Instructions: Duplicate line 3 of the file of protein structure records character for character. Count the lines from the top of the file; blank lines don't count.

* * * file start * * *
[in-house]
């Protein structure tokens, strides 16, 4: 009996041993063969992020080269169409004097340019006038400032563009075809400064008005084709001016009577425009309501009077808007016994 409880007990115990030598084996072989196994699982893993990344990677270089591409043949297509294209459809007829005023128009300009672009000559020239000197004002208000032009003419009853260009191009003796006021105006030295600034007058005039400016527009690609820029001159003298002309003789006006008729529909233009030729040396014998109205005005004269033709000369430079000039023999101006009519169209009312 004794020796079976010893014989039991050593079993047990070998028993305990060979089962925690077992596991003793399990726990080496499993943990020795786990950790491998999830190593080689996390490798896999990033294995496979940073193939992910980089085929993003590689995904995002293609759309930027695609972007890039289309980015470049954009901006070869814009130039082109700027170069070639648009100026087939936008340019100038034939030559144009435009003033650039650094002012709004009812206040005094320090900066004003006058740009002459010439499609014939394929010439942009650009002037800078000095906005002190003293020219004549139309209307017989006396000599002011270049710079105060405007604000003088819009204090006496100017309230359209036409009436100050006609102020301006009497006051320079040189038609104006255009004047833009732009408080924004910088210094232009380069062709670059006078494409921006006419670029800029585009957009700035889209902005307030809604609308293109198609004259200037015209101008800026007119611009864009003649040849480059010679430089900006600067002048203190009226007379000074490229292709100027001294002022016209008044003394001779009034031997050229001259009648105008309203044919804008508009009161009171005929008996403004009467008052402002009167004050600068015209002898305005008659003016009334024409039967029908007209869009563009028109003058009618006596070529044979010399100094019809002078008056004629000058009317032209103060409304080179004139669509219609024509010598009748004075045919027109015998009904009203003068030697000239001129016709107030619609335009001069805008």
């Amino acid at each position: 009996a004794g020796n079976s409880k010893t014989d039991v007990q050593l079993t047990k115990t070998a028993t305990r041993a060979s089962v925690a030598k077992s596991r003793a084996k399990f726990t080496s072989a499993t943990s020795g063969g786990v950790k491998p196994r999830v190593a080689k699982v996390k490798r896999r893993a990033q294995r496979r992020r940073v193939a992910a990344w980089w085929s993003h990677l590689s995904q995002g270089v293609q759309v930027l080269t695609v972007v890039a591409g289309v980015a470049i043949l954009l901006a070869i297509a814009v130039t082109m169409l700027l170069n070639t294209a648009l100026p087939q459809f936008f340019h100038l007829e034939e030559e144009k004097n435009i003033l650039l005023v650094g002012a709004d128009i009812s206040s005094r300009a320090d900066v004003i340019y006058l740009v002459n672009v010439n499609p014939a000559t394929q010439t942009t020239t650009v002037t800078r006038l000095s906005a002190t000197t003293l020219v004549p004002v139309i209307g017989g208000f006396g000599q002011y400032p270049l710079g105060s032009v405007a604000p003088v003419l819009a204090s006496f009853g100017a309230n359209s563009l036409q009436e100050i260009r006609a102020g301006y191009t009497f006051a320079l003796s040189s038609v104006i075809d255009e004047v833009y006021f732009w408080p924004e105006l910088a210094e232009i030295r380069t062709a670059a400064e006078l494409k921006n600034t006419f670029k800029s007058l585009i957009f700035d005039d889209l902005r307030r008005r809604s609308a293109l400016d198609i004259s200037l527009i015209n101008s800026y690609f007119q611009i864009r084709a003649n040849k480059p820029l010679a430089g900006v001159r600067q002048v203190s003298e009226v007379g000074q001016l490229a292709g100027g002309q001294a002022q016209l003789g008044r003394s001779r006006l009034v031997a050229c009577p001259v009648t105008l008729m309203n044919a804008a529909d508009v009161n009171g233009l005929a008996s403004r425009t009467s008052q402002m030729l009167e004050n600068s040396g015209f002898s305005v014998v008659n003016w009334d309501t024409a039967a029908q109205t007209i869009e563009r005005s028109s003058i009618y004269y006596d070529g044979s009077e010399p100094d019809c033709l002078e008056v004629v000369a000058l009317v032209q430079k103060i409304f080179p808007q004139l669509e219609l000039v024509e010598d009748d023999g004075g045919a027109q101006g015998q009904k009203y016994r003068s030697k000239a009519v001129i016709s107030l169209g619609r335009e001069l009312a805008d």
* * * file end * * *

């Amino acid at each position: 009996a004794g020796n079976s409880k010893t014989d039991v007990q050593l079993t047990k115990t070998a028993t305990r041993a060979s089962v925690a030598k077992s596991r003793a084996k399990f726990t080496s072989a499993t943990s020795g063969g786990v950790k491998p196994r999830v190593a080689k699982v996390k490798r896999r893993a990033q294995r496979r992020r940073v193939a992910a990344w980089w085929s993003h990677l590689s995904q995002g270089v293609q759309v930027l080269t695609v972007v890039a591409g289309v980015a470049i043949l954009l901006a070869i297509a814009v130039t082109m169409l700027l170069n070639t294209a648009l100026p087939q459809f936008f340019h100038l007829e034939e030559e144009k004097n435009i003033l650039l005023v650094g002012a709004d128009i009812s206040s005094r300009a320090d900066v004003i340019y006058l740009v002459n672009v010439n499609p014939a000559t394929q010439t942009t020239t650009v002037t800078r006038l000095s906005a002190t000197t003293l020219v004549p004002v139309i209307g017989g208000f006396g000599q002011y400032p270049l710079g105060s032009v405007a604000p003088v003419l819009a204090s006496f009853g100017a309230n359209s563009l036409q009436e100050i260009r006609a102020g301006y191009t009497f006051a320079l003796s040189s038609v104006i075809d255009e004047v833009y006021f732009w408080p924004e105006l910088a210094e232009i030295r380069t062709a670059a400064e006078l494409k921006n600034t006419f670029k800029s007058l585009i957009f700035d005039d889209l902005r307030r008005r809604s609308a293109l400016d198609i004259s200037l527009i015209n101008s800026y690609f007119q611009i864009r084709a003649n040849k480059p820029l010679a430089g900006v001159r600067q002048v203190s003298e009226v007379g000074q001016l490229a292709g100027g002309q001294a002022q016209l003789g008044r003394s001779r006006l009034v031997a050229c009577p001259v009648t105008l008729m309203n044919a804008a529909d508009v009161n009171g233009l005929a008996s403004r425009t009467s008052q402002m030729l009167e004050n600068s040396g015209f002898s305005v014998v008659n003016w009334d309501t024409a039967a029908q109205t007209i869009e563009r005005s028109s003058i009618y004269y006596d070529g044979s009077e010399p100094d019809c033709l002078e008056v004629v000369a000058l009317v032209q430079k103060i409304f080179p808007q004139l669509e219609l000039v024509e010598d009748d023999g004075g045919a027109q101006g015998q009904k009203y016994r003068s030697k000239a009519v001129i016709s107030l169209g619609r335009e001069l009312a805008d």